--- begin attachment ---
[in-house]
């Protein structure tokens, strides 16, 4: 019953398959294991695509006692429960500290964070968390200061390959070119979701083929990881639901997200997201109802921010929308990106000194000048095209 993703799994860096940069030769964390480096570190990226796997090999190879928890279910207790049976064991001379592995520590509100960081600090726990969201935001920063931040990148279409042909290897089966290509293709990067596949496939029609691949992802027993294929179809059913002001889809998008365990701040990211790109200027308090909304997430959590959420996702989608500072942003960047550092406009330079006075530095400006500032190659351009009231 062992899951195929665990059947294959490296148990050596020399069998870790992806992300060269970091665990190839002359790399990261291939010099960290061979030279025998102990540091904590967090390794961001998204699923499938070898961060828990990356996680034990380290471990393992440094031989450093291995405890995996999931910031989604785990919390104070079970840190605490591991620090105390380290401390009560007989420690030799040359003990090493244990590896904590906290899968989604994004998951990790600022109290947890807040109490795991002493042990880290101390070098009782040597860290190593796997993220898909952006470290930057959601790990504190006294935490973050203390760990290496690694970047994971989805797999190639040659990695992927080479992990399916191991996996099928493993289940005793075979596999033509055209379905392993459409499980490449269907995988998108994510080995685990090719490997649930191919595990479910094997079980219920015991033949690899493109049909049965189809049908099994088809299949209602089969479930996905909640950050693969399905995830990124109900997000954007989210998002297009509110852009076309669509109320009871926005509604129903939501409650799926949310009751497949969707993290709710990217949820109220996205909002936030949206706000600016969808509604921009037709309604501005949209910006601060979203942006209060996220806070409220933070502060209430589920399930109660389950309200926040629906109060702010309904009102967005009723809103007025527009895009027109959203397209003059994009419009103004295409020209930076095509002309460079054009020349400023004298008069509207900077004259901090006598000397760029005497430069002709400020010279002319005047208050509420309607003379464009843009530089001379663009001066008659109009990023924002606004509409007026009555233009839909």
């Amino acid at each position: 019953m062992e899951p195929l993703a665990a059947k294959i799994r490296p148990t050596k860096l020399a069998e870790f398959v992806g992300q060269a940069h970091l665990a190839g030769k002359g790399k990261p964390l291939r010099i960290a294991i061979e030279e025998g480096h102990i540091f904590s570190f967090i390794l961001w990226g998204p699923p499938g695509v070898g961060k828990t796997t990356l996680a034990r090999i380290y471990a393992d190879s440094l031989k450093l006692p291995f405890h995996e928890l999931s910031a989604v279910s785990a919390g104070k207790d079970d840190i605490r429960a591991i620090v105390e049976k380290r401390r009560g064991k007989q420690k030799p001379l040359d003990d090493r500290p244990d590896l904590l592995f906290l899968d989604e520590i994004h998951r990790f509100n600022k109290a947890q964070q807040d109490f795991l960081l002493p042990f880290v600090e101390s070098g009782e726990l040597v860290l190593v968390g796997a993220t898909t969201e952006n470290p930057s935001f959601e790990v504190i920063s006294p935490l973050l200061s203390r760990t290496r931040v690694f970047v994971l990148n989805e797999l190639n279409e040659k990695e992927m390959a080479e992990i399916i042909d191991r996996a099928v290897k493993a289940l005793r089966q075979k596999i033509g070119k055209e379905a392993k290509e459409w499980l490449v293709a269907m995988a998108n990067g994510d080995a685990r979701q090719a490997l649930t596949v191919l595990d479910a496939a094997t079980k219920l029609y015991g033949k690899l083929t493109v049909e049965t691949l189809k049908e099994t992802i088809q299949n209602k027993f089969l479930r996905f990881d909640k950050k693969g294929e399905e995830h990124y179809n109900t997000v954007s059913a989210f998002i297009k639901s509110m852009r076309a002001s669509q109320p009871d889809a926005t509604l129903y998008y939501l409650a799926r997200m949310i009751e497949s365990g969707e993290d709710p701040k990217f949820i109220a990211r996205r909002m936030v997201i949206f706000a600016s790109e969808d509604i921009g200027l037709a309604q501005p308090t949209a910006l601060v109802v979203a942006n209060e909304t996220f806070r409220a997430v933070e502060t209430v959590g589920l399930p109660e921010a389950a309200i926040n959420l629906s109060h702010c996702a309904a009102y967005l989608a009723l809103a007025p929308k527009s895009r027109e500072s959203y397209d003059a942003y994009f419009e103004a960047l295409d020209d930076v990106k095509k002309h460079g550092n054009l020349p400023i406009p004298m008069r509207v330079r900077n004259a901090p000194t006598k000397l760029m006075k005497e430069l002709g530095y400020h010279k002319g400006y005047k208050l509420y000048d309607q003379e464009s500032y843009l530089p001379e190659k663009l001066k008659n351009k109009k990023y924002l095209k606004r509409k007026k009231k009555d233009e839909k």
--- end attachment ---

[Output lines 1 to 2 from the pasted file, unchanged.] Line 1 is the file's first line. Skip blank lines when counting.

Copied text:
[in-house]
């Protein structure tokens, strides 16, 4: 019953398959294991695509006692429960500290964070968390200061390959070119979701083929990881639901997200997201109802921010929308990106000194000048095209 993703799994860096940069030769964390480096570190990226796997090999190879928890279910207790049976064991001379592995520590509100960081600090726990969201935001920063931040990148279409042909290897089966290509293709990067596949496939029609691949992802027993294929179809059913002001889809998008365990701040990211790109200027308090909304997430959590959420996702989608500072942003960047550092406009330079006075530095400006500032190659351009009231 062992899951195929665990059947294959490296148990050596020399069998870790992806992300060269970091665990190839002359790399990261291939010099960290061979030279025998102990540091904590967090390794961001998204699923499938070898961060828990990356996680034990380290471990393992440094031989450093291995405890995996999931910031989604785990919390104070079970840190605490591991620090105390380290401390009560007989420690030799040359003990090493244990590896904590906290899968989604994004998951990790600022109290947890807040109490795991002493042990880290101390070098009782040597860290190593796997993220898909952006470290930057959601790990504190006294935490973050203390760990290496690694970047994971989805797999190639040659990695992927080479992990399916191991996996099928493993289940005793075979596999033509055209379905392993459409499980490449269907995988998108994510080995685990090719490997649930191919595990479910094997079980219920015991033949690899493109049909049965189809049908099994088809299949209602089969479930996905909640950050693969399905995830990124109900997000954007989210998002297009509110852009076309669509109320009871926005509604129903939501409650799926949310009751497949969707993290709710990217949820109220996205909002936030949206706000600016969808509604921009037709309604501005949209910006601060979203942006209060996220806070409220933070502060209430589920399930109660389950309200926040629906109060702010309904009102967005009723809103007025527009895009027109959203397209003059994009419009103004295409020209930076095509002309460079054009020349400023004298008069509207900077004259901090006598000397760029005497430069002709400020010279002319005047208050509420309607003379464009843009530089001379663009001066008659109009990023924002606004509409007026009555233009839909």